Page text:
by Zachary Halaschak

Democrats plan to revise President Joe Biden’s proposal that all bank transactions of more than $600 be reported to the IRS as banks and privacy advocates come out against the plan.

The initial proposal was for banks to report all account inflows and outflows of over $600 to the IRA in an effort to crack down on tax cheats and raise revenue for Democrats’ multitrillion-dollar infrastructure and social spending package. Now, House Ways and Means Chairman Richard Neal says Democrats have agreed to raise that threshold.

“We’ve reached an agreement to not have the $600,” Neal said Thursday, according to Bloomberg.

While Democrats are still working to work out the details, they are reportedly targeting a $10,000 threshold. That is similar to the amount the federal government already monitors through the Treasury Department.

Banks are currently mandated to file currency transaction reports on all deposits of over $10,000 to the Financial Crimes Enforcement Network, a division of the Treasury Department. The FinCEN prevents money laundering and crime but doesn’t monitor the reports for tax purposes.

However, banks and credit unions fear the Biden proposal to report all transactions over $600 to the IRS would be overly burdensome, taking up crucial time and money.

“From a bank perspective, the administrative challenges and complexities of having a $600 annual threshold may not achieve the policy goals of reducing tax avoidance,” said Scott Talbott , senior vice president of government relations at the Electronic Transactions Association. “At $600, the squeeze may not be worth the juice.”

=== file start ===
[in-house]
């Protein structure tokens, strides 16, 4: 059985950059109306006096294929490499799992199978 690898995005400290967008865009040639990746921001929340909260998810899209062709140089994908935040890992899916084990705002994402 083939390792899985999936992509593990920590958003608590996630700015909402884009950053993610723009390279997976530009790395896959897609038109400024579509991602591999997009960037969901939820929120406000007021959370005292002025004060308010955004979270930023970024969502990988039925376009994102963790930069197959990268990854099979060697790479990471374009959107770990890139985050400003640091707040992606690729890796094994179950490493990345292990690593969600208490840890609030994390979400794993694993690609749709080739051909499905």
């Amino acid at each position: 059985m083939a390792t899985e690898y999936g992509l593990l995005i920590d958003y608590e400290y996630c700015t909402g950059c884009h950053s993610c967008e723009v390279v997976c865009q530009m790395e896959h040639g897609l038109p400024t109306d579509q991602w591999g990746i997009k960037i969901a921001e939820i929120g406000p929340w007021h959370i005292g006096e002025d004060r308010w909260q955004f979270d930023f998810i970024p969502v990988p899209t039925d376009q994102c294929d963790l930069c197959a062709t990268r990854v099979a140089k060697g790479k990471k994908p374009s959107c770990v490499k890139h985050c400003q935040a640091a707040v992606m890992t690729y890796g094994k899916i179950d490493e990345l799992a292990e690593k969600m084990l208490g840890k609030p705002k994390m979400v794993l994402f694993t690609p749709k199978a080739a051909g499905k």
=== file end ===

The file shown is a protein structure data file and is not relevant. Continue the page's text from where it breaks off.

There are also privacy concerns, particularly given that a threshold as low as the proposed $600 would target nearly everyone. More than 140 Republican lawmakers sent letters to Neal, House Speaker Nancy Pelosi, Treasury Secretary Janet Yellen, and IRS Commissioner Charles Rettig pushing back on the notion.

“Not only would such an overly comprehensive IRS database require significant resources to build, maintain, and protect, but it would make the personal financial data of millions of Americans vulnerable to attack,” they said in the letter .

Part of Democrats’ plan to fund their spending package is to infuse the IRS with billions of dollars to increase tax enforcement and work to close the massive tax gap in the country, which is the aggregate amount of taxes owed versus what is actually collected.

Republicans have balked at giving the IRS more power and funding, particularly in light of the ProPublica tax leaks earlier this year when thousands of pages of classified tax documents tied to the country’s wealthiest people were released to the media. Despite an investigation, nobody has been charged for the massive leak.

Biden’s $600 threshold proposal was anticipated to raise nearly $500 billion in revenue over the next decade, although it’s unclear what the revenue prospects of the revised proposal is expected to net.

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Democrats are threading the needle with the spending package, which will be passed through a budgetary reconciliation process that avoids a Republican filibuster and only needs a simple majority vote to pass. Democrats can’t afford to lose a single vote in the Senate and can only do without a few votes in the House, meaning centrists in the party have outsize power in the negotiations.

Other measures Biden has proposed have already been pared down from their initial levels. Biden’s 28% corporate tax pitch now sits at 26.5%, and a plan to nearly double the capital gains rate for the highest earners also came in lower than proposed .

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